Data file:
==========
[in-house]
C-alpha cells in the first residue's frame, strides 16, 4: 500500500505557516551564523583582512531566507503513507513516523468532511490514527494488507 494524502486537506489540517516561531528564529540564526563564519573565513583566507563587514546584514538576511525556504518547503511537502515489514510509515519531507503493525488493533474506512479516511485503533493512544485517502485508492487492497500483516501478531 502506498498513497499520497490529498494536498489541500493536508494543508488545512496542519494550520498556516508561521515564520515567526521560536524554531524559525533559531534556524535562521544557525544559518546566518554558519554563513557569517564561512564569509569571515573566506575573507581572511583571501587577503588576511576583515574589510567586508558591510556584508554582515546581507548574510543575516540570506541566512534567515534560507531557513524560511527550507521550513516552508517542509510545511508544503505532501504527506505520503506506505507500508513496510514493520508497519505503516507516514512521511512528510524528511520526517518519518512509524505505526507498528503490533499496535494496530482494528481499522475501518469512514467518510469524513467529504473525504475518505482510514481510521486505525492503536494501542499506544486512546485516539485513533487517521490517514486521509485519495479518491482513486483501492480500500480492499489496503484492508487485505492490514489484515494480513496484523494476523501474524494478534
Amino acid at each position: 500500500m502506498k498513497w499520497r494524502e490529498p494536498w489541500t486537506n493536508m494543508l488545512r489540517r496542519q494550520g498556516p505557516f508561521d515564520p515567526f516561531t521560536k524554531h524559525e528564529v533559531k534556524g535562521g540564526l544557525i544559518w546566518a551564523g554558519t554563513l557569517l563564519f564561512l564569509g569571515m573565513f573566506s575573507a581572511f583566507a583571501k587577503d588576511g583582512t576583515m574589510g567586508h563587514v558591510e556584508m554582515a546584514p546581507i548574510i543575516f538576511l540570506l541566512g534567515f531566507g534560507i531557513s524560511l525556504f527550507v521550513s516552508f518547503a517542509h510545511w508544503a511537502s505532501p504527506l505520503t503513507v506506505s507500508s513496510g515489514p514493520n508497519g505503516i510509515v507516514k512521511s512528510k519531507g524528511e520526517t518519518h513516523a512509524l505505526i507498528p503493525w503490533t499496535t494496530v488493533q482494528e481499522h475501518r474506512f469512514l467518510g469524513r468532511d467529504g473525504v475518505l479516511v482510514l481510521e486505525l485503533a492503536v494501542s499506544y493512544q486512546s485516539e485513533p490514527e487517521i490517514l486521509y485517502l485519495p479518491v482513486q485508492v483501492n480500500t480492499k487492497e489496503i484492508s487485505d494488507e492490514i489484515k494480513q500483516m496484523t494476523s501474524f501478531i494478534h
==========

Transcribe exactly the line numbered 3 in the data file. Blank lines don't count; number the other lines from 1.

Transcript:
Amino acid at each position: 500500500m502506498k498513497w499520497r494524502e490529498p494536498w489541500t486537506n493536508m494543508l488545512r489540517r496542519q494550520g498556516p505557516f508561521d515564520p515567526f516561531t521560536k524554531h524559525e528564529v533559531k534556524g535562521g540564526l544557525i544559518w546566518a551564523g554558519t554563513l557569517l563564519f564561512l564569509g569571515m573565513f573566506s575573507a581572511f583566507a583571501k587577503d588576511g583582512t576583515m574589510g567586508h563587514v558591510e556584508m554582515a546584514p546581507i548574510i543575516f538576511l540570506l541566512g534567515f531566507g534560507i531557513s524560511l525556504f527550507v521550513s516552508f518547503a517542509h510545511w508544503a511537502s505532501p504527506l505520503t503513507v506506505s507500508s513496510g515489514p514493520n508497519g505503516i510509515v507516514k512521511s512528510k519531507g524528511e520526517t518519518h513516523a512509524l505505526i507498528p503493525w503490533t499496535t494496530v488493533q482494528e481499522h475501518r474506512f469512514l467518510g469524513r468532511d467529504g473525504v475518505l479516511v482510514l481510521e486505525l485503533a492503536v494501542s499506544y493512544q486512546s485516539e485513533p490514527e487517521i490517514l486521509y485517502l485519495p479518491v482513486q485508492v483501492n480500500t480492499k487492497e489496503i484492508s487485505d494488507e492490514i489484515k494480513q500483516m496484523t494476523s501474524f501478531i494478534h